It’s been a little over a year since The Times last spoke with Newtown musician Chelsea Mitchell, the frontwoman of folk/pop/retro/country band Dirty Dollhouse. During that time, Mitchell has been quite the busy woman, honing in on her sound, finding a group of permanent band members and marrying fellow artist and Dirty Dollhouse guitarist August Lutz II.
Did we also mention she picked up a kick-butt alter ego?
After struggling with confidence throughout her early career, Mitchell has been reborn as the “Queen Coyote” – a survivalist who can take on anything life throws her way.
On March 6, at Philadelphia’s Johnny Brenda’s, Dirty Dollhouse celebrated the release of the EP Queen Coyote, a collection of songs perfectly symbolizing Mitchell’s newfound persona.
“You can’t hurt me because I’ve already survived some terrible things. Everybody takes loss and hardship in different strides and responds to it in different ways. Are you just going to crawl into a hole or are you going to press on? This is the persona that just keeps going and fights and doesn’t have time to wallow,” she told The Times. “There’s just something about coyotes. They have a reputation among ranchers and farmers of being a nuisance and they’re dirty scavengers. But in other cultures, the coyote is the wily trickster survivalist, so that’s what I take from it.”
According to Mitchell, Queen Coyote not only showcases her strength, but how her artistry has evolved since 2017’s full-length Vinyl Child.
“My writing has more or less found its own path. I love Vinyl Child, I’ll always be proud of that album,” she said. “It’s definitely a bit all over the place. It’s a potpourri of styles and sounds. You’ll have this full band rocking song, and then all of the sudden you’ll have me playing ukulele. That can be a bit jarring. It’s cool, it’s different, but it makes it really hard to pinpoint what somebody’s genre is when they’re just all over the place like that.”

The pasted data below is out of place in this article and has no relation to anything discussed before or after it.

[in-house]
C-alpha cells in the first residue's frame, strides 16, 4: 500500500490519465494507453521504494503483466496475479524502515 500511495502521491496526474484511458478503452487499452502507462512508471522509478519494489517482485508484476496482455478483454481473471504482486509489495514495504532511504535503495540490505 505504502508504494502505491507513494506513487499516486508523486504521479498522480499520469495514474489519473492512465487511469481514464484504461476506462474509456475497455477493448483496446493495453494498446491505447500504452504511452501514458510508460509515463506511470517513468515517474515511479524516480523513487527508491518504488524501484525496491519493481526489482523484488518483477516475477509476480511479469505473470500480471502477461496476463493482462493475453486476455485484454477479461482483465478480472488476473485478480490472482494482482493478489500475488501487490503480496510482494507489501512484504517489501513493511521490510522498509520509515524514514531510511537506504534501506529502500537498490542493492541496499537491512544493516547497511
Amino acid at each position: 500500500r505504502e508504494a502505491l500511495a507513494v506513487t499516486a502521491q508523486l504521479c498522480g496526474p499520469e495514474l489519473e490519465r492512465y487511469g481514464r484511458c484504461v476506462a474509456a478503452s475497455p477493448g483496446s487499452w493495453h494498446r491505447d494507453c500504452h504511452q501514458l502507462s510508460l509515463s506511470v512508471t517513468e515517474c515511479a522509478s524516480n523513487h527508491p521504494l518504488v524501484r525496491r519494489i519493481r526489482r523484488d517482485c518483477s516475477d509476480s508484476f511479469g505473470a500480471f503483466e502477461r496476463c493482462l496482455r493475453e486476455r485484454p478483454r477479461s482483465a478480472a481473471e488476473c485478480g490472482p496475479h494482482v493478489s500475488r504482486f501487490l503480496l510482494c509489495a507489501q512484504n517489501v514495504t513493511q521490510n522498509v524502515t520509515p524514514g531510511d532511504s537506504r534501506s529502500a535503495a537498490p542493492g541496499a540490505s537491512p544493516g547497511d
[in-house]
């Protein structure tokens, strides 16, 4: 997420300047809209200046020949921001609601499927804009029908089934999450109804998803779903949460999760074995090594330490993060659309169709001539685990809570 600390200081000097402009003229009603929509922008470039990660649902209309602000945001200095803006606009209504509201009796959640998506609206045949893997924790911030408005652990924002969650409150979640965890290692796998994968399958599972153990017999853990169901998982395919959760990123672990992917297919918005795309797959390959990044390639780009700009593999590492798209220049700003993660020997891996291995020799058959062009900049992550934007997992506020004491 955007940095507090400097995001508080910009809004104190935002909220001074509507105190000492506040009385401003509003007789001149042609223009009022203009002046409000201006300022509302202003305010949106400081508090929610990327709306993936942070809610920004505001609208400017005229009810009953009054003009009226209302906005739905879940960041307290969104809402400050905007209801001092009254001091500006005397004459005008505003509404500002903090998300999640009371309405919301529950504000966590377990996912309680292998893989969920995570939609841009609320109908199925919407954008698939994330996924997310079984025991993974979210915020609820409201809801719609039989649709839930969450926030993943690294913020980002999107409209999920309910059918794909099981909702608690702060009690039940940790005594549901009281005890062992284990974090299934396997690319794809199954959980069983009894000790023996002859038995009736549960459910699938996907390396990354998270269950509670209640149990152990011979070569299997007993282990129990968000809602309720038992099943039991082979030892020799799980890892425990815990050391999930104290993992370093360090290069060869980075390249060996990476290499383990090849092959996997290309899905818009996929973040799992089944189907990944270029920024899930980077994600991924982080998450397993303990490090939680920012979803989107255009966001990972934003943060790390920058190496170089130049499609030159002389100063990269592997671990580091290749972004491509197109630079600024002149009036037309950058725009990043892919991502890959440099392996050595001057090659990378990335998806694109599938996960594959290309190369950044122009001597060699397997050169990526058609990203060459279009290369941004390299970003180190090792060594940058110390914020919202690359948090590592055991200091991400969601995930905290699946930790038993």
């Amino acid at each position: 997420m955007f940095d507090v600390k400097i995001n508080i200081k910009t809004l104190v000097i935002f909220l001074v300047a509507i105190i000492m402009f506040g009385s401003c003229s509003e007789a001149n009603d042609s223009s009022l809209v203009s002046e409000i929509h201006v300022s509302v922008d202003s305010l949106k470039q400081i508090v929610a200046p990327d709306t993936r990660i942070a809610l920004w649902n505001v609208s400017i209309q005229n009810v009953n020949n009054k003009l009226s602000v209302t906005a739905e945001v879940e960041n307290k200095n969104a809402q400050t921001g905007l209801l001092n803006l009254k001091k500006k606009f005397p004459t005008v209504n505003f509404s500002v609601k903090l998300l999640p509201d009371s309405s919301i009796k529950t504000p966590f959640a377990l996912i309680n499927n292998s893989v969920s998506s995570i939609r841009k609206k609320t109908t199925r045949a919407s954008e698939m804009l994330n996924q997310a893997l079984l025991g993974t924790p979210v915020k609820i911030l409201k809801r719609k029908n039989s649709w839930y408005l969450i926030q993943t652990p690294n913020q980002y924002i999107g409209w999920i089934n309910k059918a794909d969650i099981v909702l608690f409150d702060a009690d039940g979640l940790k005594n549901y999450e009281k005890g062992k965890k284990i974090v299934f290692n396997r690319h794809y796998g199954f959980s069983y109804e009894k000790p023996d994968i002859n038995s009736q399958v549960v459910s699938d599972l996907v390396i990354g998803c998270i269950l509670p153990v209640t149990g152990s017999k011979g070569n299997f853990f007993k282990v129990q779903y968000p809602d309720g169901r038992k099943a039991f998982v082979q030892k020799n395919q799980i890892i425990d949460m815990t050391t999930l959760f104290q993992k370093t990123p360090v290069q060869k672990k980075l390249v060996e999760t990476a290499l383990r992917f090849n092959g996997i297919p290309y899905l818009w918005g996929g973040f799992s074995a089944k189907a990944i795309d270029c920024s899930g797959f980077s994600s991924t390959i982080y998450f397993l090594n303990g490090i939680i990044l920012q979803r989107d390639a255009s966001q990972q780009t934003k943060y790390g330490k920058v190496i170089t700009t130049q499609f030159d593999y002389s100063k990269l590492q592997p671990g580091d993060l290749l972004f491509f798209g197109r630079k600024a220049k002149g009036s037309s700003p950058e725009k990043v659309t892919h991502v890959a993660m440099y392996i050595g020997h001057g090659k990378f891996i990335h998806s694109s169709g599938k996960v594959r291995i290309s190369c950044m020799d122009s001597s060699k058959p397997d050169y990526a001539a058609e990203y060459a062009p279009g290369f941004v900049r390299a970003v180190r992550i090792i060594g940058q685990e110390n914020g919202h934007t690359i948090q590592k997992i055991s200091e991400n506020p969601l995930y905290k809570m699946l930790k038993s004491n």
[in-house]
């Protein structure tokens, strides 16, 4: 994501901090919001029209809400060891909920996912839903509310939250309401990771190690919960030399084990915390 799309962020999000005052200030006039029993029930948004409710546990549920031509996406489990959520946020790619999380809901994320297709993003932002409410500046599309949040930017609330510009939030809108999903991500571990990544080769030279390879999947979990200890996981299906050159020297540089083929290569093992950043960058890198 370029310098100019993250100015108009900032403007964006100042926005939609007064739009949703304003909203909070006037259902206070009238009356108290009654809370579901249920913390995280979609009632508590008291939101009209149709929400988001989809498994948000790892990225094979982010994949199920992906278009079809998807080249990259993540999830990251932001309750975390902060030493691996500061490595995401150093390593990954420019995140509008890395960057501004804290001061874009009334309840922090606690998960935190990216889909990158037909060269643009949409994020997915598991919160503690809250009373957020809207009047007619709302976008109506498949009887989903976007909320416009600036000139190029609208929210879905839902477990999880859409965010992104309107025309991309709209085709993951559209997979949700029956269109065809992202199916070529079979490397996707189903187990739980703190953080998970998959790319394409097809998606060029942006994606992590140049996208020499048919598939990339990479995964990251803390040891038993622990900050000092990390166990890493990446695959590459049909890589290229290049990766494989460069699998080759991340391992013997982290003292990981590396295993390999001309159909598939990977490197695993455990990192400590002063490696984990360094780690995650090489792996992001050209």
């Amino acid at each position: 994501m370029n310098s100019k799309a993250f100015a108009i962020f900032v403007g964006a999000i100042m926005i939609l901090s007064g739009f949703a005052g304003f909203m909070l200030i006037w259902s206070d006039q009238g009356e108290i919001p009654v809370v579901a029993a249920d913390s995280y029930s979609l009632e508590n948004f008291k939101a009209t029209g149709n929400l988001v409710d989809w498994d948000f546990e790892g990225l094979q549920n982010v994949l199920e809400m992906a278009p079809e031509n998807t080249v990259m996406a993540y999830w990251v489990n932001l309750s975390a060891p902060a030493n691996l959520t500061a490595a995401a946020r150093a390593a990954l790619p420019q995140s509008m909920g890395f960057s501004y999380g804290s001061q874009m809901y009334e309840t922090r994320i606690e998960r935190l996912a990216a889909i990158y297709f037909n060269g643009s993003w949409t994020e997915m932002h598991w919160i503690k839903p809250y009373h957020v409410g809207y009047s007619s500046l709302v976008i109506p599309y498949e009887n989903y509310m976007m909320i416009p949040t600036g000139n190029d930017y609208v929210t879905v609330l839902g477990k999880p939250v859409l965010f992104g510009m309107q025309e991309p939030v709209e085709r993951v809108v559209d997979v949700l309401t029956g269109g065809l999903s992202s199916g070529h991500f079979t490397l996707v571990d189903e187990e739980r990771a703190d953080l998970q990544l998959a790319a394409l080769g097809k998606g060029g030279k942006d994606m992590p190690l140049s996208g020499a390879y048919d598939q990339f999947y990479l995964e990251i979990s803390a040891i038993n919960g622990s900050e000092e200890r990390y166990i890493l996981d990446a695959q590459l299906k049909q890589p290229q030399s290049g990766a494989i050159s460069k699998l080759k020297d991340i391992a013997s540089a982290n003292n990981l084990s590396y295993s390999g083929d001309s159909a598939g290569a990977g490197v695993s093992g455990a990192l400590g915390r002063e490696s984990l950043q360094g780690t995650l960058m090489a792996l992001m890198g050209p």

The sound heard on Queen Coyote is more definitive, which Mitchell credits to having a stable group of guys behind her, instead of rotating musicians. Lutz, Eric Lawry (drums) and Joshua Machiz (bass) all had a hand in the creation of the EP.
“I trust these guys with making really good choices. Nobody’s out to make the song about them. They’re here to support my vision, but I’m also ready to let them all shine,” she said. “We have a really good give-and-take relationship. I love them all so much. They’re the perfect group and they really made this material the best it could be.”
Unlike Vinyl Child, Queen Coyote was recorded live, with all of Dirty Dollhouse in the studio at the same time. In Mitchell’s opinion, the dynamic of being in the same room, rather than laying vocals and instruments down separately, further enhanced the sound of the EP.
“We were all playing the songs as a unit, and I think you can really feel that when you listen to the recordings, that it’s a live experience. There’s something that happens where a song can become sterile and not feel organic if you are playing to a clicktrack, or you can tell that people weren’t vibing off of each other’s energy,” she said.
This cohesiveness can be witnessed in the music video for the EP’s first single “Honey, They’re Onto Us,” released in November 2019.
“The video is funny because you can see there’s nerves, there’s tension,” she said. “That whole video is just a rollercoaster of emotions but overall, you can see that we’re joyful being together and making music together.”
For Mitchell, in addition to the single, a favorite Queen Coyote track is “Hollywood Lovesong,” which she called one of her proudest lyrical pieces.
“It’s about a cinematic love story where these people don’t have it all. They’re not rich, life isn’t easy, they’re working dead-end jobs and just trying to hold on to their dreams while fighting against all these other forces,” she said. “But if you have this relationship that makes the mundane things in life seem magical, it’s easier to keep going. Something as simple as dancing around the living room can be your date night, or going to terrible karaoke in Chinatown.”
Dirty Dollhouse has upcoming shows on Saturday, March 21, at Triumph Brewery in New Hope, and Friday, March 27, at The Homestead in Glenside. (This information may change due to the coronavirus).
Queen Coyote is available for streaming on all digital platforms. Physical copies are available for purchase at shows and Mitchell’s place of employment, Newtown Book and Record Exchange, 102 S. State St., Newtown.
Samantha Bambino can be reached at firstname.lastname@example.org